While Nepal welcomes FDI, we must see to it that there are no shady deals to circumvent the country’s laws
Time and again, the multinational telecommunications company, Ncell, has been making headlines in the media, and always for the wrong reason, of course. This does little to boost its image shrouded as it is in one controversy after another. This time around, an investigation by journalists from Nepal and Britain have uncovered that the major stakeholding company in Ncell at different periods of time may have financed the local partners of the company to purchase 20 per cent of the shares as required by Nepali law, hoping there would be a transfer of the shares should Nepal’s law decrease or eliminate the limit on foreign ownership. While the purchase and sale of Ncell’s shares may have benefitted a handful of Nepali investors, who used funds that came covertly via tax havens, it challenges Nepal’s law on foreign exchange controls, taxation and foreign ownership.
Under Nepal’s Foreign Exchange (Regulation) Act, a Nepali person or entity cannot get financing from abroad to buy shares of a company in Nepal without permission from the central bank.
Ncell has been mired in controversy ever since Telia of Sweden quietly left Nepal in 2016, after selling its 80 per cent stake in the company to another telecom giant, Axiata, of Malaysia, without clearing its capital gain tax. And throughout these years, the government’s focus has been solely on recovering the capital gain tax worth tens of billions of rupees from the company. As a result, the purchase and sale of Ncell’s 20 per cent shares by local investors has largely escaped the attention of the government.
Neither has it bothered to investigate where the local partners got the money from or even if it came through a legal channel.
The Ncell investigation, carried out by the Centre for Investigative Journalism-Nepal and Finance Uncovered of Nepal, shows that Axiata paid $90 million to a secretive offshore company to fund the purchase of Ncell’s 20 per cent shares by businesswoman Bhavana Singh Shrestha. The 20 per cent stake is worth well over US$ 300 million and has earned more than $80 million in dividends since 2016.
There are valuable lessons to learn from Ncell’s operations in Nepal. While Nepal welcomes foreign direct investment (FDI), we have to be on our guard to see that there are no shady deals to circumvent the country’s laws. While foreign companies are here to make a profit and are legally authorised to repatriate all of their earnings back home, we, too, have every right to see that the companies pay every penny that they owe Nepal under Nepal’s tax laws. This demands strong supervision and coordination among the different departments and agencies of the government, such as the Large Taxpayer Office, Department of Money Laundering Investigation, Office of the Auditor General and Commission for Investigation of Authority, among others. Given the many ways big companies use to intimidate the country, the concerned departments must build up their capacity. And, of course, the politicians and authorities must show resolve to get to the bottom of any suspicious deal if there are any and assist in investigating such transactions, not covering them up for personal benefit.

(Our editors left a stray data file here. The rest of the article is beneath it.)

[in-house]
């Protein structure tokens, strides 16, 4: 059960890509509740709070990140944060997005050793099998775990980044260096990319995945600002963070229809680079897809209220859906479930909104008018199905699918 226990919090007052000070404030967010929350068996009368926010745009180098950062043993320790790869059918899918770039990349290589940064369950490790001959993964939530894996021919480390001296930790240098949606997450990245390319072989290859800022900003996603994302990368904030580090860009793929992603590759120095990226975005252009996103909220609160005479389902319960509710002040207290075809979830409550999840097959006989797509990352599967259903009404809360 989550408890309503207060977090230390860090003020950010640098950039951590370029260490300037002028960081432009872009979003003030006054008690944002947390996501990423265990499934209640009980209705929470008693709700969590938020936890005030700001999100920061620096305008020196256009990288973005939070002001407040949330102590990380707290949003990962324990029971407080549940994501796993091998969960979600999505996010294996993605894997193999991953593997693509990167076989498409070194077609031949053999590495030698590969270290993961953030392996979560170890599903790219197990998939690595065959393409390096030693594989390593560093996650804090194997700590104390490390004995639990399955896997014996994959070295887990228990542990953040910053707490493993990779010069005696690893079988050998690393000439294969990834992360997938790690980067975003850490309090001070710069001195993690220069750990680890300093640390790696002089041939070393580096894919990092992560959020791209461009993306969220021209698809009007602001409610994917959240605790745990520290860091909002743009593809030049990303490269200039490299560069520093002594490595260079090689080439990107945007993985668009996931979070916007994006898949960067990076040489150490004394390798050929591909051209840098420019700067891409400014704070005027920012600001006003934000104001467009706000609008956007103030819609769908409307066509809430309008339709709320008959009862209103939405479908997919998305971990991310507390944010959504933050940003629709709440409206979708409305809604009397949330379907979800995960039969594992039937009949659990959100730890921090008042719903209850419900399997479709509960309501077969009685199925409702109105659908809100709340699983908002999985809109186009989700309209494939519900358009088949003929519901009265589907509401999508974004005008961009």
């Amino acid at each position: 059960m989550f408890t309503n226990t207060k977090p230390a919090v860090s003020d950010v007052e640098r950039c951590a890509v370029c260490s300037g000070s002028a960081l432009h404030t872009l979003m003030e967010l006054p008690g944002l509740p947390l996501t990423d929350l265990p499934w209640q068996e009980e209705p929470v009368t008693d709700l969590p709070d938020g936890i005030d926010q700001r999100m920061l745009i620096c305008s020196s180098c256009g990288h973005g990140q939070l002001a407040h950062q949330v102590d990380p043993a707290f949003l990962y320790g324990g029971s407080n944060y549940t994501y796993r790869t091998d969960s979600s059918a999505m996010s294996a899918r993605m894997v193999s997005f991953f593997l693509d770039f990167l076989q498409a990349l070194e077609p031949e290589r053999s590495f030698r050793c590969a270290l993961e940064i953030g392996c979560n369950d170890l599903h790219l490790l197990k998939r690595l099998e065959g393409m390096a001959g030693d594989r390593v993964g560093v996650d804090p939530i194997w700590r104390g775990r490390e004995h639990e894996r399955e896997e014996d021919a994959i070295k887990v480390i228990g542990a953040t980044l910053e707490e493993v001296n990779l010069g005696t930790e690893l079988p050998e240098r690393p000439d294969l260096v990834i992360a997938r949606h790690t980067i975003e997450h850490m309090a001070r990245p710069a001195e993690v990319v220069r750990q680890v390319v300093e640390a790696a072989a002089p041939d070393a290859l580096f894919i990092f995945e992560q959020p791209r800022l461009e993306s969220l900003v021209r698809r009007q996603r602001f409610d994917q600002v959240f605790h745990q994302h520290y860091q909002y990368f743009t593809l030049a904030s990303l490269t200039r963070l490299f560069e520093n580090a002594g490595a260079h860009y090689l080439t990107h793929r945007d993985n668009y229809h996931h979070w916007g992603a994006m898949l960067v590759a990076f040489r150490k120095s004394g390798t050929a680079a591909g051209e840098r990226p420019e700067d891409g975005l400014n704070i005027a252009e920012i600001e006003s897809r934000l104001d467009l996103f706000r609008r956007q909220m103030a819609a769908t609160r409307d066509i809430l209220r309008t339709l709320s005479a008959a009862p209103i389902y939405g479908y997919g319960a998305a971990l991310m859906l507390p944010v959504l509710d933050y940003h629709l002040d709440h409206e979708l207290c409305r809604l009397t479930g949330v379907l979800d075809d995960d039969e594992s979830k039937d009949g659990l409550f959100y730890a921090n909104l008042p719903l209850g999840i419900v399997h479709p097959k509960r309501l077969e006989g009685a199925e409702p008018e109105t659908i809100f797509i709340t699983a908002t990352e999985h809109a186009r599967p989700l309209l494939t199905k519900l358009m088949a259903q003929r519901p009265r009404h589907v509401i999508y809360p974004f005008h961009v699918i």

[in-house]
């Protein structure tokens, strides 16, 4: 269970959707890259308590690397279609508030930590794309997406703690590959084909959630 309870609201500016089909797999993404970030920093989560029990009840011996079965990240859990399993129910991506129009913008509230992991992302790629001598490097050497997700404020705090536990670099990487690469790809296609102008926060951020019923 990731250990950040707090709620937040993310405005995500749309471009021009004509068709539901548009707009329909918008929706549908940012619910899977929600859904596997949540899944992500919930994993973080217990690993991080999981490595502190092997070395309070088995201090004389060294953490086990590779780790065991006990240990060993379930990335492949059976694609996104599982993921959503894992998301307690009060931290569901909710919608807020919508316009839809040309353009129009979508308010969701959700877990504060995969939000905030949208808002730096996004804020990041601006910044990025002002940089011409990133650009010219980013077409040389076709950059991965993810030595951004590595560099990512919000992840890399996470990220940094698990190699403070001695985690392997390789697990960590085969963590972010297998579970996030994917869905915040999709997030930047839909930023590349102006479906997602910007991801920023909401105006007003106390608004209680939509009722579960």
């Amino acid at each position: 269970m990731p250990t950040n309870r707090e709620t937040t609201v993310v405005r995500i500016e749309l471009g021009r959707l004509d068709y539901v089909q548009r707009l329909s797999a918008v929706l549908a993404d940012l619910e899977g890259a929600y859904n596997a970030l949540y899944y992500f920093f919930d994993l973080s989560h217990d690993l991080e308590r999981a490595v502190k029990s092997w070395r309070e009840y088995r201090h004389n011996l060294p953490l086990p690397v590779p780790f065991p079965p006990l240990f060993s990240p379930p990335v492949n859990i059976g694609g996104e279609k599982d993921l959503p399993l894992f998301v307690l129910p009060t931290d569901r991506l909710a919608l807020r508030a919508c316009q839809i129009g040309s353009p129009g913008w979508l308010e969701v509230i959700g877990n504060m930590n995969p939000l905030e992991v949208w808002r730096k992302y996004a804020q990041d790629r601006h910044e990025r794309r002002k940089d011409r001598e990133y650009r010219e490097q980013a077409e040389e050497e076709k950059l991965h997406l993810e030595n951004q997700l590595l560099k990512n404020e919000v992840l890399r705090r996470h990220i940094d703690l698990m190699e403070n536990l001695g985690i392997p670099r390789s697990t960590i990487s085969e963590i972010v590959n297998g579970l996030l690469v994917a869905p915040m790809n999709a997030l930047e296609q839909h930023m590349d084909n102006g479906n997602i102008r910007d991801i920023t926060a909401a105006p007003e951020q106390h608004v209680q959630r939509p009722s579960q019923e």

Freed Haliyas’ woes
It has been 13 years since the Haliyas – land tillers – were freed from the age-old semi-bonded labour system in 2008. However, the government has done little for their rehabilitation. There are more than 19,000 freed-Haliyas, mostly in the remote districts of Karnali and Sudurpaschim provinces, according to a report published by a commission formed by the government shortly after their emancipation. However, they have received no support from the government till date.
Recently the freed-Haliyas of Bajura have filed a lawsuit against the government via the Dhangadi-based National Human Rights Commission, stating that they were economically, socially and culturally discriminated even though the government freed them from the Haliya system. The petitioners have demanded that each of them be provided at least five katthas of land and that the five-point deal reached between them and the government in the past be implemented. The food scarcity due to the outbreak of COVID-19 has made their life even more difficult. The condition of the women and children is even more pathetic. As the constitution has guaranteed the right to food and shelter, the government cannot escape from its duty in providing both to the disadvantaged group.